What should we expect from the Sixers as they resume their season at Walt Disney World? 

Before the team's first seeding game Saturday night against the Pacers, NBC Sports Philadelphia's Serena Winters, Danny Pommells, Paul Hudrick and Noah Levick predict how the team will fare in the playoffs.


What I’ve learned in my time covering the Sixers is that you can’t predict anything with this team … ever. They have the talent to make a run to the Finals but underperformed through 65 games and could just as easily lose in the first round.

There are just so many questions. Will the new-look starting five give the offense a spark? Can Al Horford find his place and play well next to Joel Embiid? Will Embiid and Ben Simmons elevate their games? The bench is deeper than last season, but is there enough postseason experience among the reserves? Is Brett Brown the guy to get this team over the top?

Though they’re not unbeatable, the Milwaukee Bucks have the best record in the NBA and arguably the best player in the world in Giannis Antetokounmpo. While the Sixers match up well with two big bodies to contend with the Greek Freak, I don’t think they can beat them in a best-of-seven series. So, whether it’s the second round or the Eastern Conference Finals, I see Milwaukee ending the Sixers’ season.


If the Sixers can stay healthy, I’m taking them to win the East. The more we’ve talked to the players over the past couple weeks in the bubble, the more I get a sense that the time off, coupled with an environment where players are building an off-court chemistry (playing golf, fishing, team dinners, etc.), could be just what this team needed. On top of that, we’re seeing significant on-court changes being made to remedy what has been the Sixers' most prevalent issue on the court: spacing.


Are you ready for my run-on sentence? If sliding Simmons over to the four in the starting unit gives Embiid more space to go to work, while adding another perimeter shooter in Shake Milton, while also tapping into Simmons’ scoring ability at the elbow and giving him the freedom to run in transition, and Horford is there to lock down the Embiid-less units (which was one of the biggest concerns last postseason), well then … hello, Eastern Conference Finals!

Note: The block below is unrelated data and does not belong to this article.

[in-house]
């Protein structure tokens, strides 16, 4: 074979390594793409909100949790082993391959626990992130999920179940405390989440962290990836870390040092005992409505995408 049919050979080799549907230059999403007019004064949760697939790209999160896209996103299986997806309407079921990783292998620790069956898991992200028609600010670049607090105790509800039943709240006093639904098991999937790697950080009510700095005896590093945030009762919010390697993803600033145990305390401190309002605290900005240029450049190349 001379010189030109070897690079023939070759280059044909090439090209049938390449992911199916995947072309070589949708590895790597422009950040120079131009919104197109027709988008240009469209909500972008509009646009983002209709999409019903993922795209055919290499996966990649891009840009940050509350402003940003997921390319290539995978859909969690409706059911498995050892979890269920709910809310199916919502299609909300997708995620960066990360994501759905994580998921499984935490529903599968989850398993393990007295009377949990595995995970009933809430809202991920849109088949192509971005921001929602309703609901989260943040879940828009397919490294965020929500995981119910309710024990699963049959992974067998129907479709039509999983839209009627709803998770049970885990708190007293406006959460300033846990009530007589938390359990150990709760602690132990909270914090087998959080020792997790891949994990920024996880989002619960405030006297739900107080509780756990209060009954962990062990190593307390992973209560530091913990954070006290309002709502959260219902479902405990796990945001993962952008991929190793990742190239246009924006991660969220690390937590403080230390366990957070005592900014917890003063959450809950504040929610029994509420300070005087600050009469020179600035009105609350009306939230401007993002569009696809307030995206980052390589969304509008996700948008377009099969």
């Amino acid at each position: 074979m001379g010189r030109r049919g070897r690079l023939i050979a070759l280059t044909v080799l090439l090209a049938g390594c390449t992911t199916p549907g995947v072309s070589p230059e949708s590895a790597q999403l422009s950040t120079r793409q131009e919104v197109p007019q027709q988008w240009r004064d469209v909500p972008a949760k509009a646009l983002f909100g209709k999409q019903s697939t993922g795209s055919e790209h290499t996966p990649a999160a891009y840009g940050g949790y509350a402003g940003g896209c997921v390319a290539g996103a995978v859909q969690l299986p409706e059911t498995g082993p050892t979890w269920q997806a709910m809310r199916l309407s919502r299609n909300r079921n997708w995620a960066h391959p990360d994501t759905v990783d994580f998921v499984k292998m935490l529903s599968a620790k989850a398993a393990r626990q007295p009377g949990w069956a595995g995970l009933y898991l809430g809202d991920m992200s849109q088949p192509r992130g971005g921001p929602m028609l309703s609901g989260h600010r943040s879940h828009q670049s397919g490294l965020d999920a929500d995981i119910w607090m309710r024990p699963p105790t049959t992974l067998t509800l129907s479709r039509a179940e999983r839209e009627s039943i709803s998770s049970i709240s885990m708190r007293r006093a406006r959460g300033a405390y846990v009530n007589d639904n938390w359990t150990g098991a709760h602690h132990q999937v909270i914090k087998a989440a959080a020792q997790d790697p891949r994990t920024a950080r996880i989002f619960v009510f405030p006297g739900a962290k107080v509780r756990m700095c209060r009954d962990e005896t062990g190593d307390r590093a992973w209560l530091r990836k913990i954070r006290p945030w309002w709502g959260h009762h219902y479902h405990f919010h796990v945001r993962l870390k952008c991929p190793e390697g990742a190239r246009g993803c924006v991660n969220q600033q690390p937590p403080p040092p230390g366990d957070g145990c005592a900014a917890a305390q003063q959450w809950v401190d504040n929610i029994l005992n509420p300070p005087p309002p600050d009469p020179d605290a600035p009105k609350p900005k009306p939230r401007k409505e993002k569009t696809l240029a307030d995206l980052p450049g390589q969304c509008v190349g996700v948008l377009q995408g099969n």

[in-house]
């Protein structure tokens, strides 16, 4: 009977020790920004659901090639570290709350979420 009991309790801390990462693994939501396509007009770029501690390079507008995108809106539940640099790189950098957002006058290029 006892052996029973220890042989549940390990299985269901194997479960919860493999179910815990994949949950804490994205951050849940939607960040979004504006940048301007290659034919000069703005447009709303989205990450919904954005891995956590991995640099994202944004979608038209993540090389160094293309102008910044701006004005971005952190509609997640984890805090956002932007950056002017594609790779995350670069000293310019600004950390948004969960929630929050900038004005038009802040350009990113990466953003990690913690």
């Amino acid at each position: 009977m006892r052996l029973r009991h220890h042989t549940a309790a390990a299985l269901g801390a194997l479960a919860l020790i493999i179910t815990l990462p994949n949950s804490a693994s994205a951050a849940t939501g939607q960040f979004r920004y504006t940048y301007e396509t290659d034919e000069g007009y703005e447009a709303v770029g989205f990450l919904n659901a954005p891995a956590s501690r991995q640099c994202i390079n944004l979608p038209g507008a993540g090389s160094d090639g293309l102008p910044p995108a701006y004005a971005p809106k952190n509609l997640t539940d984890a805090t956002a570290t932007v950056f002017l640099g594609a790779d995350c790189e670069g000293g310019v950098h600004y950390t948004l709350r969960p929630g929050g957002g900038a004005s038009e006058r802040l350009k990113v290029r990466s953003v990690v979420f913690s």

But I’ll be watching like everyone else as the new starting five takes the court for the very first time in a meaningful game, just eight games before the playoffs. I do know one thing — when Embiid is at his best, there is no stopping him. And if this new unit increases Embiid’s productivity, the Sixers are going to be a problem.


There's no Sixers fan around the globe that isn’t expecting something significant from this talented team come the postseason. Time, an abundance of talent and dollars spent has backed the Sixers into a high-stakes corner. Can they deliver is the ultimate question ... and I say yes! If you haven’t been paying attention since the season's restart, the Sixers are exuding more chemistry and camaraderie than Matisse Thybulle loaded down with a team’s worth of Popeye’s biscuits.

The Sixers are the sixth seed no one wants to face. The biggest reason isn’t Horford coming off the bench or Milton in the starting lineup. It’s not even a healthy Embiid. Simmons at the four has made him more free and able to roam, morphing into a pick-and-roll nightmare. His playmaking ability coupled with a group who can shoot and spread the floor is the team no one wants to face. I see the Sixers in the Eastern Conference Finals. Where they go from there will be the biggest test of their resolve to date, but undeniable progress for a team whose superstars are in their mid 20s.


The Sixers are highly talented and what seemingly every player on the roster has said about team chemistry having improved in the four-plus months since their last game shouldn’t be discounted, but they have issues that may plague them in the playoffs. We don’t know precisely what to expect with the Embiid-Horford pairing, since those two only played together for a little under four minutes in the Sixers’ first scrimmage before Embiid exited with a right calf injury. Still, it’s worrisome to consider that the Sixers have a minus-8.8 net rating with that duo on the floor since Dec. 1. Maybe elite defense will paper over the pre-hiatus problems we saw in the minutes when Horford and Embiid were together, or perhaps Brown will be ultra-frugal with the time those two share the court if things aren’t working.


The team’s bench is deeper than last year’s, though likely reliant on young players in Thybulle and Furkan Korkmaz. In their first 65 games, the Sixers had little continuity or fluidity, and an offense that ranked 18th in the NBA. They’re healthier and better positioned to make a deep run than when the season shut down on March 11, but the path won’t be easy, regardless of seeding.

While there’s an especially wide range of possible outcomes with a team that has a brand-new starting lineup, was so brilliant at home and so perplexingly poor on the road, I’ll say the Sixers’ season ends with a six- or seven-game loss to the Bucks in the second round.  

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